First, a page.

US: Parents of gay suicide teen condemn repeal of cyberbullying law

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Parents of a teenager who died by suicide after his gay sexual encounter was posted online have condemned the repeal of a New York cyberbullying law.

18-year-old Tyler Clementi killed himself by jumping off a bridge in September 2010, just weeks into his first year at Rutgers University, after his roommate Dharun Ravi broadcast the footage on the internet.

Ravi was convicted year of invasion of privacy, bias intimidation and other counts, and served less than a month in jail.

On Tuesday, the New York Court of Appeals upheld a decision 5-2 striking down a cyberbullying law, which prohibited using “electronic communication intended to harass, annoy, threaten, or otherwise inflict significant emotional harm on another person.”

Clementi’s parents, Jane and Joseph Clementi, wrote in a statement: “In our work against cyberbullying, we are seeing the great pain and permanent emotional harm that cyberbullying causes children.

“This is why we strongly support legislation and legal action aimed at eliminating cyber aggression aimed at young people – the most vulnerable in the online space – particularly cyber aggression of a personal or sexual nature.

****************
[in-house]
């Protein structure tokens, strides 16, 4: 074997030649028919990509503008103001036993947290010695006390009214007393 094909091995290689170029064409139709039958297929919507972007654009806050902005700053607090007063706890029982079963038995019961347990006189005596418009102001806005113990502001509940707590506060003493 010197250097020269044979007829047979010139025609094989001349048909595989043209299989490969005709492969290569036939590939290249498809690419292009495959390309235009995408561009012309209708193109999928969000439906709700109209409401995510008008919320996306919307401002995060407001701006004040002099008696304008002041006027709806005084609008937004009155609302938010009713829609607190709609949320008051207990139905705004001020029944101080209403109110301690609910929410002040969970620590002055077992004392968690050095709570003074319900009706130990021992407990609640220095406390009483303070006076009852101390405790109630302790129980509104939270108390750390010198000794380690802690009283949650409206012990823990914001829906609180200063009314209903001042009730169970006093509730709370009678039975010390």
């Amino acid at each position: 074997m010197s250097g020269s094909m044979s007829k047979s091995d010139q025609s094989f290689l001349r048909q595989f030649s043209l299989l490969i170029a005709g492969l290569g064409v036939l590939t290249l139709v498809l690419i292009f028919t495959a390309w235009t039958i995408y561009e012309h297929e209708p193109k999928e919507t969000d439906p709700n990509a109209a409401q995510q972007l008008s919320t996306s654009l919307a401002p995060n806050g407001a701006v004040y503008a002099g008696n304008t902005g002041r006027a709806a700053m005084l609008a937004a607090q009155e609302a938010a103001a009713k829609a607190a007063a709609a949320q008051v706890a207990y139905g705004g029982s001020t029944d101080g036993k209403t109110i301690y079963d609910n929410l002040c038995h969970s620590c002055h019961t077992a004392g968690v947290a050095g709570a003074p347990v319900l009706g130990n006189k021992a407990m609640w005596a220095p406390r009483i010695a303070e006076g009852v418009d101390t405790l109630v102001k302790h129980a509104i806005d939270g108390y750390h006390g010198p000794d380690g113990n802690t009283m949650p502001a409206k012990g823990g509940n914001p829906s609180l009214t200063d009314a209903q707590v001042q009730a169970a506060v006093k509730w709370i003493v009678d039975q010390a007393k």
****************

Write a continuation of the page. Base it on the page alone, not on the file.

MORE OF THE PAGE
“With regard to the recent case in New York, we favour the approach of the dissenting opinion which would have used the well established severance doctrine to remove portions of the law, while leaving in place measures that are crucial to protecting young people online.

“Cyber bullying is a serious issue that deserves serious, comprehensive action by our courts and legislatures.”

Last year, the Clementis demanded an apology from anti-gay group the National Organisation for Marriage, after a speaker made “ludicrous” claims that the teen was exploited by an older man. 

Rutgers University has announced that they will open the Tyler Clementi Centre, which will create programmes to help people transition to college.